Title page for ETD etd-52997-225557

Type of Document Master's Thesis
Author Paxton, James W. B. Jr.
Author's Email Address jpaxton@vt.edu
URN etd-52997-225557
Title Fighting for Independence and Slavery: Confederate Perceptions of Their War Experiences
Degree Master of Arts
Department History
Advisory Committee
Advisor Name Title
Robertson, James I. Jr.
Wallenstein, Peter R.
Shifflett, Crandall A. Committee Chair
  • Republicanism
  • Civil War
  • Confederate States Army
  • Confederate soldiers
  • Desertion
Date of Defense 1997-06-19
Availability unrestricted

Fighting for Independence and Slavery:

Confederate Perceptions of Their War Experiences


James Paxton


It is striking that many white southerners enthusiastically went to war in 1861, and

that within four years a large number of them became apathetic or even openly hostile

toward the Confederacy. By far, nonslaveholders composed the greatest portion of the

disaffected. This work interprets the Confederate war experience within a republican

framework in order to better understand how such a drastic shift in opinion could take


Southern men fought for highly personal reasons--to protect their own liberty,

independence, and to defend the rough equality between white men. They believed the

Confederacy was the best guarantor of these ideals. Southerners' experiences differed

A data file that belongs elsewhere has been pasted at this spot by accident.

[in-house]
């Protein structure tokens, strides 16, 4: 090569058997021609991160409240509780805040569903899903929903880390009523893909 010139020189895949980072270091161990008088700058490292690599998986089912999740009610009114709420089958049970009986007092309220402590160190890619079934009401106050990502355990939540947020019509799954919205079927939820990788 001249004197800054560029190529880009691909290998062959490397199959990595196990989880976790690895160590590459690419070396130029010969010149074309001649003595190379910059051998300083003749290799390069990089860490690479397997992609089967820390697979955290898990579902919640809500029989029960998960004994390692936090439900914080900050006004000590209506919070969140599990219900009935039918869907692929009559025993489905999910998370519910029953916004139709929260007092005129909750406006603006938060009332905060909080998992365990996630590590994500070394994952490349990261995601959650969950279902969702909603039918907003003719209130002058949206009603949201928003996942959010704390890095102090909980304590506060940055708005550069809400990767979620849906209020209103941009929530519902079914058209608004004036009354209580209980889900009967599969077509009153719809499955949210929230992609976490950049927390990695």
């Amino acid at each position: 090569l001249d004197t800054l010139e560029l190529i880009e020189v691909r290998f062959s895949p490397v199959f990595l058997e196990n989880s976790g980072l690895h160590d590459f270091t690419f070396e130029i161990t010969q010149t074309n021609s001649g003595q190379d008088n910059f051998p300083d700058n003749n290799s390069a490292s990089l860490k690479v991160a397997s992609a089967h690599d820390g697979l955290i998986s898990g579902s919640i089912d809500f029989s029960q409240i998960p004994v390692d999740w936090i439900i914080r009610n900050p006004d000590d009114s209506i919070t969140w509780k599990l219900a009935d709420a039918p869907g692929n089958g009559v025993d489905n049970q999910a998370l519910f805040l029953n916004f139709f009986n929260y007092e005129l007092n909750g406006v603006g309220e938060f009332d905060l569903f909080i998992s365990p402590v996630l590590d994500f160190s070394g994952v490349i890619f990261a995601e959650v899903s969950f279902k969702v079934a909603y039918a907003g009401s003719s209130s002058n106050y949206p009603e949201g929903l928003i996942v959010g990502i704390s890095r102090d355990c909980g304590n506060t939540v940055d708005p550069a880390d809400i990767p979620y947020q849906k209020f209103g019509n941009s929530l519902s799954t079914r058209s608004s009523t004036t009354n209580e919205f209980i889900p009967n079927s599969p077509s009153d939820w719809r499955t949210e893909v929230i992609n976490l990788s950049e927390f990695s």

widely from their expectations. White men perceived the war as an assault against their

dominance and equality. The military was no protector of individual rights. The army

expected recruits to conform to military discipline and standards. Officers oversaw their

men's behavior and physically punished those who broke the rules. Southerners believed

they were treated in a servile manner. Legislation from Richmond brought latent class

tensions to the surface, making it clear to nonslaveholders that they were not the planters'

equals. Wives, left alone to care for their families, found it difficult to live in straitened

times. Increasingly, women challenged the patriarchal order by stepped outside of

traditional gender roles to care for their families.

Wartime changes left many men feeling confused and emasculated. Southerners,

who willingly fought the Yankees to defend their freedoms, turned against the

Confederacy when it encroached upon their independence. Many withdrew their support

from the war. Some hid crops from impressment agents or refused to enlist, while others

actually or symbolically attacked the planter elite or deserted.

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